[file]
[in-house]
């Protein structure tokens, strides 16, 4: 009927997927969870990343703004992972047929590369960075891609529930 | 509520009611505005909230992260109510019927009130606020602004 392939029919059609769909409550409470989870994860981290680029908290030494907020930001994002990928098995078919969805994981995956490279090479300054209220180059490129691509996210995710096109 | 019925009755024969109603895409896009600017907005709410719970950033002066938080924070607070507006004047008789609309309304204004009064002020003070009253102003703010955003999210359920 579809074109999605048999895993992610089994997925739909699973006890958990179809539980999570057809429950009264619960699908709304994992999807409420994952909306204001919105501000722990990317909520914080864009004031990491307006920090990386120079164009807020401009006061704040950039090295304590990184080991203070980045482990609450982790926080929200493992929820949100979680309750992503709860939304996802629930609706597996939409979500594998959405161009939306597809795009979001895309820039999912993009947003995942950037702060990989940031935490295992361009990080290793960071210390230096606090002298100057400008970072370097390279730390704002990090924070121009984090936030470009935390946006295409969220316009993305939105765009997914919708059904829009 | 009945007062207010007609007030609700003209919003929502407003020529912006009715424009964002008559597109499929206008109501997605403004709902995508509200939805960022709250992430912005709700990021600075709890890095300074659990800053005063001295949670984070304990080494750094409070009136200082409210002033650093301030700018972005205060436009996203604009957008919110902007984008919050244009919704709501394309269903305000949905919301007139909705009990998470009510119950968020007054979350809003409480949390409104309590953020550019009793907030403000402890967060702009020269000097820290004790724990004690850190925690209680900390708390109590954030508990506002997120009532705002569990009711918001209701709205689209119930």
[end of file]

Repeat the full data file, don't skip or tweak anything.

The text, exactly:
[in-house]
């Protein structure tokens, strides 16, 4: 009927997927969870990343703004992972047929590369960075891609529930 | 509520009611505005909230992260109510019927009130606020602004 392939029919059609769909409550409470989870994860981290680029908290030494907020930001994002990928098995078919969805994981995956490279090479300054209220180059490129691509996210995710096109 | 019925009755024969109603895409896009600017907005709410719970950033002066938080924070607070507006004047008789609309309304204004009064002020003070009253102003703010955003999210359920 579809074109999605048999895993992610089994997925739909699973006890958990179809539980999570057809429950009264619960699908709304994992999807409420994952909306204001919105501000722990990317909520914080864009004031990491307006920090990386120079164009807020401009006061704040950039090295304590990184080991203070980045482990609450982790926080929200493992929820949100979680309750992503709860939304996802629930609706597996939409979500594998959405161009939306597809795009979001895309820039999912993009947003995942950037702060990989940031935490295992361009990080290793960071210390230096606090002298100057400008970072370097390279730390704002990090924070121009984090936030470009935390946006295409969220316009993305939105765009997914919708059904829009 | 009945007062207010007609007030609700003209919003929502407003020529912006009715424009964002008559597109499929206008109501997605403004709902995508509200939805960022709250992430912005709700990021600075709890890095300074659990800053005063001295949670984070304990080494750094409070009136200082409210002033650093301030700018972005205060436009996203604009957008919110902007984008919050244009919704709501394309269903305000949905919301007139909705009990998470009510119950968020007054979350809003409480949390409104309590953020550019009793907030403000402890967060702009020269000097820290004790724990004690850190925690209680900390708390109590954030508990506002997120009532705002569990009711918001209701709205689209119930």